Education can unlock opportunities that improve people's lives. It is the foundation for human progress and has the power to increase economic opportunity for every person who has access.
While many of us are fortunate enough to take education for granted, not everyone can get the education they need. I believe that technological and pedagogical innovation can help break down barriers and make learning more accessible, engaging and inspiring.
Access to education has a lot of dimensions. For a mid-career worker in a developed country, it might mean the ability to upskill for new opportunities while working full-time. But, for many women in developing nations, access to any kind of education can be a challenge.
We share their belief that a solution begins by cultivating a new generation of female leaders.
According to UNESCO, almost a quarter of young women aged 15 to 24 today (116 million) in developing countries have never completed primary school and, because of this, lack the necessary skills for decent-paying jobs. UNESCO estimates that if more women had access to education, the positive impact on everything from infant mortality to workforce participation would significantly improve their quality of life.
In short: education matters. That's why my company works with organizations like G(irls)20 -- because we share their belief that a solution begins by cultivating a new generation of female leaders.
I recently had the opportunity to participate in the G(irls)20 Summit as a speaker and mentor. The summit, which runs alongside the G20, brings together high-potential young women from around the world who have been selected by G(irls)20 for education and leadership training, enabling them to improve female labour force participation in their communities.
This year's summit explored what it would take to fulfill the G20's commitment to create 100 million new jobs for women by 2025. I spoke on a panel -- Securing a Fair Share in Growth Sectors -- as the voice on education and on technology as a critical growth sector. I shared the inspiring example of MEDA in Libya because it demonstrates what can happen when education and technology come together to open up access to education.
In Libya, many women are stepping into business leadership roles for the first time, filling much-needed gaps in their communities created by ongoing unrest. But, to succeed, they need training. Travelling to a traditional classroom can be dangerous, if it's even an option. My company is working with MEDA to bring training to these entrepreneurial women in the safety of their own homes via our online education technology, Brightspace. Access to education has led graduates to establish growing businesses.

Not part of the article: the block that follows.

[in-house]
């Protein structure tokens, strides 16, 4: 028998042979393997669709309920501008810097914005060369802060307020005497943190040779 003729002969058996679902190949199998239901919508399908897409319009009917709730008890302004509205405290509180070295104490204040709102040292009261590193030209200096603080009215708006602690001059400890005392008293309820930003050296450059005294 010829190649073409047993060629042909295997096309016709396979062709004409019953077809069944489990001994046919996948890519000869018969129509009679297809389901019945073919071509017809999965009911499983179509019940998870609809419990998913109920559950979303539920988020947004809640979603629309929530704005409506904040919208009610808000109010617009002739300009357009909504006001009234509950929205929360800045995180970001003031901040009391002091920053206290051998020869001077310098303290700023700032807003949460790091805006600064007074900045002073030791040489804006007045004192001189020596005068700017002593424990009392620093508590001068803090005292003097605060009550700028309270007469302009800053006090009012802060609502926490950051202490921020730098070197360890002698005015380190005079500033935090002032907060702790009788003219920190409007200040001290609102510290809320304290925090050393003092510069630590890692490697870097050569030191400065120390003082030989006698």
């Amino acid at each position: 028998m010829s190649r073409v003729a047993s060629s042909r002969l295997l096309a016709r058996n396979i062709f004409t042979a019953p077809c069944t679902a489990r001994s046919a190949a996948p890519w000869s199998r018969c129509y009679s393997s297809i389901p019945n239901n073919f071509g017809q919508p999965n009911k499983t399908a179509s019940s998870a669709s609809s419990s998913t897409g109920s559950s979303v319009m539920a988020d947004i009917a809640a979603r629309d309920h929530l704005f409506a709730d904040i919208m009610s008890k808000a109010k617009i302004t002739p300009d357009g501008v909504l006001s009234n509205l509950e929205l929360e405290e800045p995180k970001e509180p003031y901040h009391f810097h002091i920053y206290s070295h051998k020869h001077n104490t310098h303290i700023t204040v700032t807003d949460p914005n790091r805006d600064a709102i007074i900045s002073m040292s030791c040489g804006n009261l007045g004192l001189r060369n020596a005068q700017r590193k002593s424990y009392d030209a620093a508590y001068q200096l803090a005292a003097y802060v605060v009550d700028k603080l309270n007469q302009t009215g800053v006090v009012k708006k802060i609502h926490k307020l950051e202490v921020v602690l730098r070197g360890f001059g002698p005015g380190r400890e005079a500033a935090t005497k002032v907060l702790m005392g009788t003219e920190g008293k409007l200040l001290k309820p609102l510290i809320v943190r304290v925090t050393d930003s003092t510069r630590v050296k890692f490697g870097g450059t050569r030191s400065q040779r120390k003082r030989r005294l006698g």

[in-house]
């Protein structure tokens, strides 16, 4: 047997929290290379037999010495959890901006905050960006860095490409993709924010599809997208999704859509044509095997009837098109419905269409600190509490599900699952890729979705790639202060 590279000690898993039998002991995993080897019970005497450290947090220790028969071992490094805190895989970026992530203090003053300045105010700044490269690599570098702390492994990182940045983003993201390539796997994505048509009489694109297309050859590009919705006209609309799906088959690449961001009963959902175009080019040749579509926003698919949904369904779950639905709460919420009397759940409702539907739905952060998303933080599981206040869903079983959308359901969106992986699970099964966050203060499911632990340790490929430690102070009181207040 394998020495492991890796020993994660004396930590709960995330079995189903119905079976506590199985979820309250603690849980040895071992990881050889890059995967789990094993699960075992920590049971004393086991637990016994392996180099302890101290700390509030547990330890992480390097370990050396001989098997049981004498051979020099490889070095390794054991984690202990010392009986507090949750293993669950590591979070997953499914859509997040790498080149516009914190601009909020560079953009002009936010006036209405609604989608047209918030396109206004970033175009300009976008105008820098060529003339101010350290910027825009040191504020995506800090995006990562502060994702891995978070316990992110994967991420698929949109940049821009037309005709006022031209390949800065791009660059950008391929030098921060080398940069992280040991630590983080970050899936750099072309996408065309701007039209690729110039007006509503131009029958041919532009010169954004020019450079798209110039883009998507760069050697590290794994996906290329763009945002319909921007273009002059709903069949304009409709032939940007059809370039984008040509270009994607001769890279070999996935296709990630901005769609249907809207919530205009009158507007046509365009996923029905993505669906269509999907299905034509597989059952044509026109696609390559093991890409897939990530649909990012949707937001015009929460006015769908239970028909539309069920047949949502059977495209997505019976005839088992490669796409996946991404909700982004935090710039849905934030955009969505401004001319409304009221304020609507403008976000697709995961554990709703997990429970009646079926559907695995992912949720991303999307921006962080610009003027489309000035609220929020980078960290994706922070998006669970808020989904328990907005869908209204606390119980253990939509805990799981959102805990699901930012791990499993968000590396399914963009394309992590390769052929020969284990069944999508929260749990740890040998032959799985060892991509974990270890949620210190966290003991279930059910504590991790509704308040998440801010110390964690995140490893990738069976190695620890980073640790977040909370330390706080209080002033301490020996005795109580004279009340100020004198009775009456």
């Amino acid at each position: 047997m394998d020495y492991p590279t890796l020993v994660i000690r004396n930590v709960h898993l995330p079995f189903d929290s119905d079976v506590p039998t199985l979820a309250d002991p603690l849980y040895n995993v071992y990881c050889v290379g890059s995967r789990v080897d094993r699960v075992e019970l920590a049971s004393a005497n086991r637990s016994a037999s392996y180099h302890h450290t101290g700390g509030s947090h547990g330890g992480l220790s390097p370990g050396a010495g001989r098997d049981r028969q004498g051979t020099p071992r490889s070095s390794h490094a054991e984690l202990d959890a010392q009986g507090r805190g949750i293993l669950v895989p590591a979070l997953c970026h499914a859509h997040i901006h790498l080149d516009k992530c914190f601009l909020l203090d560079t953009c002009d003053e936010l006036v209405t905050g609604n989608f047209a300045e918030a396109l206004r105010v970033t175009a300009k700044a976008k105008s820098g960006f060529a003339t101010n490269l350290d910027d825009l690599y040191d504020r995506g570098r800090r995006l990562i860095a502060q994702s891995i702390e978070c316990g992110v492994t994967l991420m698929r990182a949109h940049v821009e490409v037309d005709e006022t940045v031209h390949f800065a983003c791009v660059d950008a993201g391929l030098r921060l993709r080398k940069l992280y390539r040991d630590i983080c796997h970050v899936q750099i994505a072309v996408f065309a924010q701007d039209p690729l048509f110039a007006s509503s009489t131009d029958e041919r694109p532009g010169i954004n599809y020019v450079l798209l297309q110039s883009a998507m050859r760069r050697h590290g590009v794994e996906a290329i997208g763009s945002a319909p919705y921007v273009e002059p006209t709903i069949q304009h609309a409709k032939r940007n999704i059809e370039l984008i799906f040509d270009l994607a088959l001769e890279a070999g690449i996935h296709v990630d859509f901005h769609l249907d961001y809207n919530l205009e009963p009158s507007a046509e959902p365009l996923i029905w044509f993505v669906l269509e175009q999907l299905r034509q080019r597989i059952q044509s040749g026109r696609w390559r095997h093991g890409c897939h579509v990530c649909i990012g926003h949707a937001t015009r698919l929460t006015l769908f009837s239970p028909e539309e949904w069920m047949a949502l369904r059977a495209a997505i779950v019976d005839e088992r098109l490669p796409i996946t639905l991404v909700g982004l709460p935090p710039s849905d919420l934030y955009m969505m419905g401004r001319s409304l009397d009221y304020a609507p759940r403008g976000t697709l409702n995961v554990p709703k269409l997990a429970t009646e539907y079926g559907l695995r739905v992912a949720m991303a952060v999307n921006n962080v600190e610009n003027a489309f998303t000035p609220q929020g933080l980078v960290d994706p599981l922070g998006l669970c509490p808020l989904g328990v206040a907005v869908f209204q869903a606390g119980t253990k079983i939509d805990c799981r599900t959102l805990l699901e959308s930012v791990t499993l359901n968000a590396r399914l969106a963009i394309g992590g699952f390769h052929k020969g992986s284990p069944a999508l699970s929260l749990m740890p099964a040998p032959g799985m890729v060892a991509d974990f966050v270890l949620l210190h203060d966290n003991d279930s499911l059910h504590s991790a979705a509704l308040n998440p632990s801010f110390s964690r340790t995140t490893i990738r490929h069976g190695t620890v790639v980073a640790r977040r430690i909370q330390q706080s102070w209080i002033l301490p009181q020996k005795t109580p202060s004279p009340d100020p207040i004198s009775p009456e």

While participating in the summit, I also had the opportunity to provide feedback to the young delegates on their plans to drive change in their communities.
Two things impressed me about this mentoring experience. First, was how smart and creative these young women were -- and how driven they were to put their skills to use to change the world. Second, was the number of representatives who told me that, while their families were very supportive, this encouraging attitude towards education for girls was rare among their peers. It was a sobering reminder of the kind of barriers to education and achievement many young women around the world still face.
One of the outcomes of the Summit was a communiqué to the G20 on the concrete steps they could take to enable women around the world to reach their potential. They've made some solid recommendations worth considering in a number of areas, including access to education.
Improving access to education is a big task -- one that no one organization can accomplish alone. That's why I -- and my company -- are proud to partner with others, like G(irls)20. Together, we can break down the barriers to education -- and opportunity.
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